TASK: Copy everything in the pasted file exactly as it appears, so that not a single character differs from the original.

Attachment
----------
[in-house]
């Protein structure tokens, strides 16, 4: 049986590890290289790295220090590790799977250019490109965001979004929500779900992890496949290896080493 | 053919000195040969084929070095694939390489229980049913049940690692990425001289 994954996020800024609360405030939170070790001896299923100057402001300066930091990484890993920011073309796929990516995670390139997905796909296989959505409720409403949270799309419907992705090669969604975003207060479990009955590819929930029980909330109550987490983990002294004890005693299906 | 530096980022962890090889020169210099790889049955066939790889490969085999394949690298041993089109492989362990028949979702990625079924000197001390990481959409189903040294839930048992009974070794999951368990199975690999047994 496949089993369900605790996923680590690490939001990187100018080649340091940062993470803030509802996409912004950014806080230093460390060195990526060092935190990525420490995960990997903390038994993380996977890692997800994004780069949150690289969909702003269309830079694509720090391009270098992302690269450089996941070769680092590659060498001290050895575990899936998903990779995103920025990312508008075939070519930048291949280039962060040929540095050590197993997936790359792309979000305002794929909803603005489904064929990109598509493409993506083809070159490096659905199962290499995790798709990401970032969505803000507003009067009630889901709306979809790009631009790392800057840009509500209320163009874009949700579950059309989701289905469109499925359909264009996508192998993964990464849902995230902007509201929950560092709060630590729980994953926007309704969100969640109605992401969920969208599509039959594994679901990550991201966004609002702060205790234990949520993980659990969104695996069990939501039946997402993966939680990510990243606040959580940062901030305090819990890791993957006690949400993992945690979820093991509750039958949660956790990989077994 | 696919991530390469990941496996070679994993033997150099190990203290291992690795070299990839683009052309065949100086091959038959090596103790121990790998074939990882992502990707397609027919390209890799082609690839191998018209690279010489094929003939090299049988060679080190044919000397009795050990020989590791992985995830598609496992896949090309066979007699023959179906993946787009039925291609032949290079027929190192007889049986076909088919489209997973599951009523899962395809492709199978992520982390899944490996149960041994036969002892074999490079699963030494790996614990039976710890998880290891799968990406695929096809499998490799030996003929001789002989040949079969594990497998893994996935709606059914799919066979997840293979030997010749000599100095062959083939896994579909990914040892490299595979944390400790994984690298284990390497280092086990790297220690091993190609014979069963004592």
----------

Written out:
[in-house]
């Protein structure tokens, strides 16, 4: 049986590890290289790295220090590790799977250019490109965001979004929500779900992890496949290896080493 | 053919000195040969084929070095694939390489229980049913049940690692990425001289 994954996020800024609360405030939170070790001896299923100057402001300066930091990484890993920011073309796929990516995670390139997905796909296989959505409720409403949270799309419907992705090669969604975003207060479990009955590819929930029980909330109550987490983990002294004890005693299906 | 530096980022962890090889020169210099790889049955066939790889490969085999394949690298041993089109492989362990028949979702990625079924000197001390990481959409189903040294839930048992009974070794999951368990199975690999047994 496949089993369900605790996923680590690490939001990187100018080649340091940062993470803030509802996409912004950014806080230093460390060195990526060092935190990525420490995960990997903390038994993380996977890692997800994004780069949150690289969909702003269309830079694509720090391009270098992302690269450089996941070769680092590659060498001290050895575990899936998903990779995103920025990312508008075939070519930048291949280039962060040929540095050590197993997936790359792309979000305002794929909803603005489904064929990109598509493409993506083809070159490096659905199962290499995790798709990401970032969505803000507003009067009630889901709306979809790009631009790392800057840009509500209320163009874009949700579950059309989701289905469109499925359909264009996508192998993964990464849902995230902007509201929950560092709060630590729980994953926007309704969100969640109605992401969920969208599509039959594994679901990550991201966004609002702060205790234990949520993980659990969104695996069990939501039946997402993966939680990510990243606040959580940062901030305090819990890791993957006690949400993992945690979820093991509750039958949660956790990989077994 | 696919991530390469990941496996070679994993033997150099190990203290291992690795070299990839683009052309065949100086091959038959090596103790121990790998074939990882992502990707397609027919390209890799082609690839191998018209690279010489094929003939090299049988060679080190044919000397009795050990020989590791992985995830598609496992896949090309066979007699023959179906993946787009039925291609032949290079027929190192007889049986076909088919489209997973599951009523899962395809492709199978992520982390899944490996149960041994036969002892074999490079699963030494790996614990039976710890998880290891799968990406695929096809499998490799030996003929001789002989040949079969594990497998893994996935709606059914799919066979997840293979030997010749000599100095062959083939896994579909990914040892490299595979944390400790994984690298284990390497280092086990790297220690091993190609014979069963004592």